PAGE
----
L'Oreal sues eBay over counterfeit goods
Says tat bazaar is not doing enough
eBay is being sued across Europe by the world's biggest cosmetics firm for not trying hard enough to battle counterfeiting. L'Oreal is taking the action in five European countries, including the UK.
The cosmetics giant claims that eBay is profiting from the sale of counterfeit goods and is not doing enough to combat fakes. eBay has argued in the past that it always acts in such cases when notified of the sale of counterfeits.
"eBay is not a victim because it gets a cut from each transaction and advertisement, real or fake," said L'Oreal's head of anti-counterfeiting, Xavier Herfroy, according to French newspaper Liberation. The paper said that L'Oreal had estimated the cost to the company of the sale of counterfeit goods ran into millions of euros.
A spokeswoman for eBay France said that the two companies had been in negotiations since May of this year about the issue, but that the companies could not reach an agreement and that L'Oreal's demands were unreasonable, according to news agency Associated Press.
Action has been taken in France, the UK, Germany, Spain and Belgium over cosmetics that are sold under brands such as Lancôme, Giorgio Armani and Ralph Lauren.
The issue of fake goods for sale on eBay is not a new one. Luxury goods group Louis Vuitton Moet Hennessy and iconic jeweller Tiffany's have both taken action against the online auction site over similar claims.
The online auction of fake goods mirrors an explosion in their sale offline as well. The French Government this week seized almost 13,000 handbags and leather goods which were copies of luxury items that it said were worth €12m. It said that French customs officers had seized €224m worth of fake products in the first half of this year.
French businesses and employees have been particularly active in protecting trademarks and battling fake goods. Industrial lobby group the Union of Manufacturers in France filed a lawsuit last year against eBay seeking compensation for its members because of the availability of fakes on the auction site.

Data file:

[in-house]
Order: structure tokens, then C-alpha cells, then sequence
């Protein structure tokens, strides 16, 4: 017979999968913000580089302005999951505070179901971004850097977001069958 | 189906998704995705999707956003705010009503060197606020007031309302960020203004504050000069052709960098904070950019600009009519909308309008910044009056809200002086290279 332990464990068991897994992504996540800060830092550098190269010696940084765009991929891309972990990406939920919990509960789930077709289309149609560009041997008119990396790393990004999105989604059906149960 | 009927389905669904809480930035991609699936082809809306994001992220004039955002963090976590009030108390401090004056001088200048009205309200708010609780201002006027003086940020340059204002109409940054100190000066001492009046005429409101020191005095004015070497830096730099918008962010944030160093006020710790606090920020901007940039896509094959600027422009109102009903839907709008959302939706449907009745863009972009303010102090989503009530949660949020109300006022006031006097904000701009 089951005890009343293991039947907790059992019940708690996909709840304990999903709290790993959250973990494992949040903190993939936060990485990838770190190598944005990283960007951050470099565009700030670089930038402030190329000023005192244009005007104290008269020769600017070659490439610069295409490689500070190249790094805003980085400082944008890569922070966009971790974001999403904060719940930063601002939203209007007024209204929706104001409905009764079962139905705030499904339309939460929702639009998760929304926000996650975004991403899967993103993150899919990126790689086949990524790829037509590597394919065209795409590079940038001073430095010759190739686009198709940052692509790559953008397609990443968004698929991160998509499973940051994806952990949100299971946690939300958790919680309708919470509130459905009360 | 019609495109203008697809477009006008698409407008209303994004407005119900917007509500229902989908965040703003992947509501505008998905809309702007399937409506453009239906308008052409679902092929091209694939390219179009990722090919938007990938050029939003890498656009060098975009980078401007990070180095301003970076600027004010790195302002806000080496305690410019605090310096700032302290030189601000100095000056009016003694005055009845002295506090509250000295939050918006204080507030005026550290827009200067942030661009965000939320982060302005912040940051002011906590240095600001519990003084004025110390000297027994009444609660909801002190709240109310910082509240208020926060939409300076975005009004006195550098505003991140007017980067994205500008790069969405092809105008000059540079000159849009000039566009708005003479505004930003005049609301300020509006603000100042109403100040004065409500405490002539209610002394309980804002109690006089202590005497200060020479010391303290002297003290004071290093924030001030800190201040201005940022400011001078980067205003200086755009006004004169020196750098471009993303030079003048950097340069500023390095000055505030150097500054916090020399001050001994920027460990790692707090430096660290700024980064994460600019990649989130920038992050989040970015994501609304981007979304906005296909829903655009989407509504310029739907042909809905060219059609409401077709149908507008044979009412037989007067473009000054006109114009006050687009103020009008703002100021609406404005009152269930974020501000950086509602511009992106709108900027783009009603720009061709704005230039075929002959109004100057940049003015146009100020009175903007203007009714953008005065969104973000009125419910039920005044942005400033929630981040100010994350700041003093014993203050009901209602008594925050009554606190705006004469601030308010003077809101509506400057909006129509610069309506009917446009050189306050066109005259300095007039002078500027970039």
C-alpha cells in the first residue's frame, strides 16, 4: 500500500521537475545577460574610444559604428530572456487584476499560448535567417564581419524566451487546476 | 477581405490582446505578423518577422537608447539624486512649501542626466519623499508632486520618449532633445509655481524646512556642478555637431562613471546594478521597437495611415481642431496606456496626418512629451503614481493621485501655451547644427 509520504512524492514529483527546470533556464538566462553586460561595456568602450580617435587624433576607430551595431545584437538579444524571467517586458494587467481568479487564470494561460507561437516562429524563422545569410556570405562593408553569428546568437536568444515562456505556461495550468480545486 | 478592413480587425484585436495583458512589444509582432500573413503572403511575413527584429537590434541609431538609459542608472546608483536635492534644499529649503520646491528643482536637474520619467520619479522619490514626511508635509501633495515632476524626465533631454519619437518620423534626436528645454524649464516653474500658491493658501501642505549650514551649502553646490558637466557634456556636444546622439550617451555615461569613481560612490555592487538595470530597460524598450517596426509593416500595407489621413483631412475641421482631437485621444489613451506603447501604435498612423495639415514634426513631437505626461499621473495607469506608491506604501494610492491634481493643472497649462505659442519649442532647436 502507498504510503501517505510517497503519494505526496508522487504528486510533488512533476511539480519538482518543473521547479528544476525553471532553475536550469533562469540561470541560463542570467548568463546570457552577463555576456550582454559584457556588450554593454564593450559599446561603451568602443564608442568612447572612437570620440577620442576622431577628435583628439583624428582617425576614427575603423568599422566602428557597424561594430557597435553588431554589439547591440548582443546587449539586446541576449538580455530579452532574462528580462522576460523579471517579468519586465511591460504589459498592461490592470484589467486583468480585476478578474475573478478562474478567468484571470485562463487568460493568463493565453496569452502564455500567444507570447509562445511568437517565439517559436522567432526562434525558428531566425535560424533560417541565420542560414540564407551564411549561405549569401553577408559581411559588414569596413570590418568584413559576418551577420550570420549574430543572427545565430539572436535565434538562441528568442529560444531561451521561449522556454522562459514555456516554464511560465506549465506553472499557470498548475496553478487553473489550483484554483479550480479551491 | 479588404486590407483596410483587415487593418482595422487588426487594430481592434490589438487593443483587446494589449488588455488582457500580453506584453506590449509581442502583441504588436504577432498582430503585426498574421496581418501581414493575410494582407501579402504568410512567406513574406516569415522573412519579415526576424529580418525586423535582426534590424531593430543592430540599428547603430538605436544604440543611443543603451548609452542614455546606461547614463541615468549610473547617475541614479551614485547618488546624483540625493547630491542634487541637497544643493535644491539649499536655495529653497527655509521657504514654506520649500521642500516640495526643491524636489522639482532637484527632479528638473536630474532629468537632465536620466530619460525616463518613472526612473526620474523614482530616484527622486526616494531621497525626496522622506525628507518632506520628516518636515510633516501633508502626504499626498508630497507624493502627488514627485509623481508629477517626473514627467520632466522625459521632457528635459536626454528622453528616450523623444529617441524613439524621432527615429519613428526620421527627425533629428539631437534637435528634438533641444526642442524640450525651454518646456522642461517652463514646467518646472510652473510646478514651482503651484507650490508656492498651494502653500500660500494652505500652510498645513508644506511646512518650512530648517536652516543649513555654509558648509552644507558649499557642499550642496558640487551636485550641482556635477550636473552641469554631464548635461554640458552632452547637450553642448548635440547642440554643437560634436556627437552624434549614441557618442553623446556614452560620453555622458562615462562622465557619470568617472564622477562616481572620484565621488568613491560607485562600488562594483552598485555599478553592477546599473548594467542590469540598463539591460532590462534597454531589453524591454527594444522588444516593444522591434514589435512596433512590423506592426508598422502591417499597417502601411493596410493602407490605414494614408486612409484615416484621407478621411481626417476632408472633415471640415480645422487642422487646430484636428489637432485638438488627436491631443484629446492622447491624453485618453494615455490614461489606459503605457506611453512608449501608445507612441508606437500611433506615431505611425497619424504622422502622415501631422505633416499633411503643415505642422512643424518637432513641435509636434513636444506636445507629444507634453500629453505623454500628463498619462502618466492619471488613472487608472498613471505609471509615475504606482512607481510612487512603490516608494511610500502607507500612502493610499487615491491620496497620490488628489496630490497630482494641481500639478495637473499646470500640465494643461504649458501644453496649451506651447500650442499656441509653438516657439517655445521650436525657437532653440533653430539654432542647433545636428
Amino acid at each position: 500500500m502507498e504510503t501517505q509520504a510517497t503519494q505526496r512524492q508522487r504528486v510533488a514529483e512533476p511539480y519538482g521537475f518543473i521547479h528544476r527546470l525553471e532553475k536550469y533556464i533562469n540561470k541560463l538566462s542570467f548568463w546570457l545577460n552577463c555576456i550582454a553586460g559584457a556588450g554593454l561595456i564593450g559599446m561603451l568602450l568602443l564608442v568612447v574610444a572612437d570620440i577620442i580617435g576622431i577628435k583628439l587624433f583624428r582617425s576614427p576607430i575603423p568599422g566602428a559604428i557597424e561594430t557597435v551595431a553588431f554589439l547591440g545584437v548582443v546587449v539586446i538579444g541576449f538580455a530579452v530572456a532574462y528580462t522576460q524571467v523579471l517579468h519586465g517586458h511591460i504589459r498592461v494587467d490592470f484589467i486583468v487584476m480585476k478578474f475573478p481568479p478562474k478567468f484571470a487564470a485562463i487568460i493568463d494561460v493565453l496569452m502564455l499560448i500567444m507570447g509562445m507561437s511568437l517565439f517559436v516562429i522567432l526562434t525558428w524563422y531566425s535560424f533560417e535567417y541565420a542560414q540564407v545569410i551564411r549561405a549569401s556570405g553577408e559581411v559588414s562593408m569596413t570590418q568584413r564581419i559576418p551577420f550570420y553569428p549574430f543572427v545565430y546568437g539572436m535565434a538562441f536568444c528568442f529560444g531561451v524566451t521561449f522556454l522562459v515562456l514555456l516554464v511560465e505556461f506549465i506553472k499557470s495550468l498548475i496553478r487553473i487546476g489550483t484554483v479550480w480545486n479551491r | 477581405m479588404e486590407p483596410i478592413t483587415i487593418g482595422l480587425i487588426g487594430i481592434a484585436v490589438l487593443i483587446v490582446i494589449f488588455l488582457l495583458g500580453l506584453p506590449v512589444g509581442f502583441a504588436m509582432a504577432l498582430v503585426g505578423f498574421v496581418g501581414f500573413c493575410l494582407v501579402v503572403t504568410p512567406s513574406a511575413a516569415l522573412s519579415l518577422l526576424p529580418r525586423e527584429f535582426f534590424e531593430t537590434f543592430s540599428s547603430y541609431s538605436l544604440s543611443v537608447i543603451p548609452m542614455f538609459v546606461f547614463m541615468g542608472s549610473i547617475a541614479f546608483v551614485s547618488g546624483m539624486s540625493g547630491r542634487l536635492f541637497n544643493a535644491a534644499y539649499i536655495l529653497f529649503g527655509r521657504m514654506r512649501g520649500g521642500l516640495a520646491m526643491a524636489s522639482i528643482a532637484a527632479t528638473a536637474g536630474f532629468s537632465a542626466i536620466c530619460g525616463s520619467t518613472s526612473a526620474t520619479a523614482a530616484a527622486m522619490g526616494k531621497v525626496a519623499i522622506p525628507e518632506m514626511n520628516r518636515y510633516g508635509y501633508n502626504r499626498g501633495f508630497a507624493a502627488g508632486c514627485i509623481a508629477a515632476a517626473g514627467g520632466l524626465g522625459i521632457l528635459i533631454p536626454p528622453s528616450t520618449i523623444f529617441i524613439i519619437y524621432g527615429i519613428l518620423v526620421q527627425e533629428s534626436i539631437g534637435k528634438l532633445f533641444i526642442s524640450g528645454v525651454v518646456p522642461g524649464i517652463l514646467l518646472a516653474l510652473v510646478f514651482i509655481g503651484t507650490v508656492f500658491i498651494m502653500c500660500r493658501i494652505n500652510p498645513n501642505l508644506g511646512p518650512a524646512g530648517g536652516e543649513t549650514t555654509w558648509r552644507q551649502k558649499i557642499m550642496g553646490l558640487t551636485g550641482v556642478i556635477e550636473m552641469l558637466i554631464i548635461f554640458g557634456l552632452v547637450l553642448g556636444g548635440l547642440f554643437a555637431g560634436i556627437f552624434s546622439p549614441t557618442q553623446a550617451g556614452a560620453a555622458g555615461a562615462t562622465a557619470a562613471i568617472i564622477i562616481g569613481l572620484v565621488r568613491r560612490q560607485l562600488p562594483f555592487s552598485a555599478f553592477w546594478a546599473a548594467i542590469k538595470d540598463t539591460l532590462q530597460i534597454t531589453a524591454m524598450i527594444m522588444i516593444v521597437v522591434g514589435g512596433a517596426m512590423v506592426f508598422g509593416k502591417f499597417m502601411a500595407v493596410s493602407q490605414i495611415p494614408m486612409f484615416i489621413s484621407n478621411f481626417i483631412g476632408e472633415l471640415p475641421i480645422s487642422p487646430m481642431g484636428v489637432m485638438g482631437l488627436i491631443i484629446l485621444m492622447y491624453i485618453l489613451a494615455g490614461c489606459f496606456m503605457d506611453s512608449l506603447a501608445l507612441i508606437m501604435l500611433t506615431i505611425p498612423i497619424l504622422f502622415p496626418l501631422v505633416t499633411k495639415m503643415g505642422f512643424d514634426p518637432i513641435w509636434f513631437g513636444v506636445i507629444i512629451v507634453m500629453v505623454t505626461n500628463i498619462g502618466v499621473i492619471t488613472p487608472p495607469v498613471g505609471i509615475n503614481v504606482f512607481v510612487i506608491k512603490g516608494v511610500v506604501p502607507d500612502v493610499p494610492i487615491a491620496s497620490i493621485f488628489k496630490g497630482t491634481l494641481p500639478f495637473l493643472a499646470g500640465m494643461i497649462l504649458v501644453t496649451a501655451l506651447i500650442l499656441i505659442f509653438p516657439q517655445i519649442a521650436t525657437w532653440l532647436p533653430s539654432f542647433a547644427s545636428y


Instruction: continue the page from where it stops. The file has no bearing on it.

"We think eBay is perfectly capable of policing its site, but they offer to take action only after the fact. They refuse to act pre-emptively," Unifab chairman Marc Antoine Jamet told Reuters last year. "We think they have the IT to manage their sites, to track bank accounts and ownership."
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Ebay. Honesty optional
Having had the brain meltingly annoying experience of trying to get ebay to remove a fraudulent action (that was in competition with my item) this week, I can see why L'Oreal might be annoyed with them.
I reported the auction on three occations. Outlining exactly why the item wasn't what it pruported to be. Ebay let the dodgy auction finish (with a successful bid) and then told me they wouldn't refund my listing fee despite my auction suffering from being in competion with a much cheaper (albeit dodgy) item (Both items were supposed to be the same, and were described as such - but only mine was the real deal)
It appears Ebay are really good at excuses and really bad at protecting it's customers from fraud. Even when they know about it.
I'm not a fan of L'Oreal, but I'm really hoping Ebay get a bloody nose and are called to account for their utter disdain for details like honesty and duties of care.
"You're also annoying people who search specifically for PRS in the title. Such a search should find only genuine PRS items."
Which is WHY when listing guitars, you can drill it down by the make.... so if you search for PRS, click Electric Guitar -> 6 String -> PRS for example.
Titles are not as accurate as the above method. At least then you will find exactly what you are looking for.
L'oreal Sues eBAy
In the U.S., the telcos can't be sued because they fail to prevent scammers and obscene callers from using the phones to violate the laws.
In the U.S., the genuine handbag sellers don't sue the owner of the property the fake store is renting/occupying because the property owner failed to make sure the seller was selling only the real thing.
So it seems to me that eBay has a good defense against this suit. That's not to say that I'm defending eBay. They have got me P.O'd a number of times because they let scumbag sellers do their selling in blatant violation of the AUP. But I fully understand that with a few million transactions in hours or days, it's gonna be difficult to police even a small fraction of the sellers for violating the AUP. It's like the Real World: there's just not enough cops and jails to keep the lowlife from violating the laws.